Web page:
While primarily known as a scholar of medieval and modern art, Meyer Schapiro was also interested in artists and art movements outside of these two genres. In this regard, Meyer Schapiro wrote about "naive painting" in the unpublished outline titled "Significance of modern naive painting" and his writing on this genre is as topical as it is intriguing.
The term "naive" art has etymological roots with "outsider" and "self-taught" art, and, indeed, these terms have been conflated with each other. While each term has its set of socio-cultural issues (whether they be art historical, museological, sociological, economical, or racial), naive, outsider, and self-taught art have deep roots in the art historical canon, even while the genre itself spirals in and out of the canonical orbit constructed from an Anglo-European art historical framework.
The conflation of these terms stems from their mutual affinity in describing artists who were not formally trained, but relied on their own social, cultural, psychological, and ethnic resources to execute their art practices.
That Schapiro was writing on naive art in the 1940s and 1950s is quite a revelation. For it was in those years when this genre of art was waning in popularity due to the rise of another nascent and emerging genre, Abstract Expressionism.
The history of self-taught art in the United States is rife with compellingly contradictory trajectories. Self-taught art can be art historically traced to artisanal folk traditions in the United States (primarily from New England), to European art historical scholarship on art and psychiatry (from the likes of Hans Prinzhorn whom Schapiro was in correspondence with in the 1930s), and, finally, to self taught "primitive" artists as articulated by the author Sidney Janis in the publication They Taught Themselves: American Primitive Painters of the 20th Century.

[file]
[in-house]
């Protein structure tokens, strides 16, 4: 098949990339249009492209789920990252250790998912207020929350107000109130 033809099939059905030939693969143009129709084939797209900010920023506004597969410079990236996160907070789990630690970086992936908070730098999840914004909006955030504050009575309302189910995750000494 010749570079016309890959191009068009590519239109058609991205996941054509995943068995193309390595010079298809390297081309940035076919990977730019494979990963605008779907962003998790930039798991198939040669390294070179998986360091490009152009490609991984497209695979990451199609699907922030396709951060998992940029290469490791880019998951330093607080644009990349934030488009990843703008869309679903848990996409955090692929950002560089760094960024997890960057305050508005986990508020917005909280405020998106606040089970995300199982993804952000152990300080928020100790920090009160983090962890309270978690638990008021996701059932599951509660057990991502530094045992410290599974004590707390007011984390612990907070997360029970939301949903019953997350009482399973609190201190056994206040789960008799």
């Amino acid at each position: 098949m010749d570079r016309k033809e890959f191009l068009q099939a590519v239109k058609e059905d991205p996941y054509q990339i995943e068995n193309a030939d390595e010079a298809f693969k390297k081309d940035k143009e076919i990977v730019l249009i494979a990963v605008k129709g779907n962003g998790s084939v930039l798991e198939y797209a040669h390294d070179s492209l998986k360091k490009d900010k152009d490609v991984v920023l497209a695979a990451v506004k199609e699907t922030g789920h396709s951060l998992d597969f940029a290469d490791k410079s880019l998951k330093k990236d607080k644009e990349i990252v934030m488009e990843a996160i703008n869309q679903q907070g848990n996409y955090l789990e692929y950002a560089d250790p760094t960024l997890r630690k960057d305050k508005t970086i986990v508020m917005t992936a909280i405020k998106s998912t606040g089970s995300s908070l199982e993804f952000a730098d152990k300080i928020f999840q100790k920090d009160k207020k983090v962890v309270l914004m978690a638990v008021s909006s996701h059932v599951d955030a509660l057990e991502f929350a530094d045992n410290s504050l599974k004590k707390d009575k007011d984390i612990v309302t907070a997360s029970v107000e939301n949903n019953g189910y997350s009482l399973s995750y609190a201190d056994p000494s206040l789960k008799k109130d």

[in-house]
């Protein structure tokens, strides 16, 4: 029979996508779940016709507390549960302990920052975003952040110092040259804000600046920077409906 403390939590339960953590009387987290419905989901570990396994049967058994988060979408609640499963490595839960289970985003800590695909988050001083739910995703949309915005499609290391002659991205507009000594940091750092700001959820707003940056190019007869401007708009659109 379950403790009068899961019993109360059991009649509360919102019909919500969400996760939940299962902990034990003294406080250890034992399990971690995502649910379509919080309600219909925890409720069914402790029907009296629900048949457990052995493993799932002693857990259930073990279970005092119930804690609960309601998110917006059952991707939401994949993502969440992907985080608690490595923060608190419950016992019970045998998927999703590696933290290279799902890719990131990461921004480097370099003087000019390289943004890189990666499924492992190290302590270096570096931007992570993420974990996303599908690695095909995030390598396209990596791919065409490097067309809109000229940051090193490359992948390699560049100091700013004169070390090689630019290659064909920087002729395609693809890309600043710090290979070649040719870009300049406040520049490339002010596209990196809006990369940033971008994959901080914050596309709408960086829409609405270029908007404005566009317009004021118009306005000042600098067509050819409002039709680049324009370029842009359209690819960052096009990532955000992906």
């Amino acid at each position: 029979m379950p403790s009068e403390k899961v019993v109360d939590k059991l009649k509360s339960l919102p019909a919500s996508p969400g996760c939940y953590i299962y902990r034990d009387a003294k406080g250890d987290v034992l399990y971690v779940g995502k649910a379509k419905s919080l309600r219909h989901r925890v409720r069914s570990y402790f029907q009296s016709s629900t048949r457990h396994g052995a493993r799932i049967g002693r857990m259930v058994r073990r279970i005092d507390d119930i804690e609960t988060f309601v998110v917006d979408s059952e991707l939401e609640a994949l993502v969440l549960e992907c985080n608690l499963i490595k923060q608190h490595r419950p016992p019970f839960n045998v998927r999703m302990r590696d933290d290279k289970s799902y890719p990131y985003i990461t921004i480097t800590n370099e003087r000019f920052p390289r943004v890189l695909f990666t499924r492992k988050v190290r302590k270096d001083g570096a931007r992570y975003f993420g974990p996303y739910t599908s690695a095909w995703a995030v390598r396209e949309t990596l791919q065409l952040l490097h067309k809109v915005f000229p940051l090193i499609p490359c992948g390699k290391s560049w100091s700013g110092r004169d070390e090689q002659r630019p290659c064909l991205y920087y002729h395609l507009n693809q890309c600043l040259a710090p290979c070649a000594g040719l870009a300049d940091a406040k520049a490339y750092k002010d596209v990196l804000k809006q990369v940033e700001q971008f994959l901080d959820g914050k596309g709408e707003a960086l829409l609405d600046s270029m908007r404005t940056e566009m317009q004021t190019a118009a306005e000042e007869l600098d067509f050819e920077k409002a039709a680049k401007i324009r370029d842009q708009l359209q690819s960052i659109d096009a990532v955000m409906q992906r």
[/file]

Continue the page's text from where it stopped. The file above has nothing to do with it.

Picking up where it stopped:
Janis’s publication also had an accompanying exhibition of the same name that was mounted at the Marie Harriman Gallery in Manhattan from February9 through March 7, 1942. Schapiro may have attended this exhibition, as his archive includes a copy of the Harriman Gallery brochure which is pictured above at right.
The history of "naive art" highlights a portrait of American identity between the World Wars: one that eschewed the tastes of the upper class for a populist (and popular) narrative that was thought to resound with the public, especially in times of economic distress due to the Depression and to social unrest because of World War I and world tensions leading to World War II.
For a compelling look into this genre during the wars, see Galerie St. Etienne’s essay for the exhibition "They Taught Themselves : American Self-Taught Painters Between the World Wars." (Notice the shift in terms from "naive" to "self-taught" in the exhibition title compared to Janis’s original publication.)
As Abstract Expressionism became the leading cultural identity for a victorious America after World War II, the self-taught genre became marginalized. It wasn’t until the 1960s onward that the genre became to be appreciated again by the likes of collector Herbert Hemphill for its strong aesthetic and cultural significance.
Schapiro’s writing on naive art is astonishing for celebrating its highly visionary and personal quality beholden to the artist, an emphasis that would become the genres leading theoretical axis in the 1970s to the present. Schapiro would write: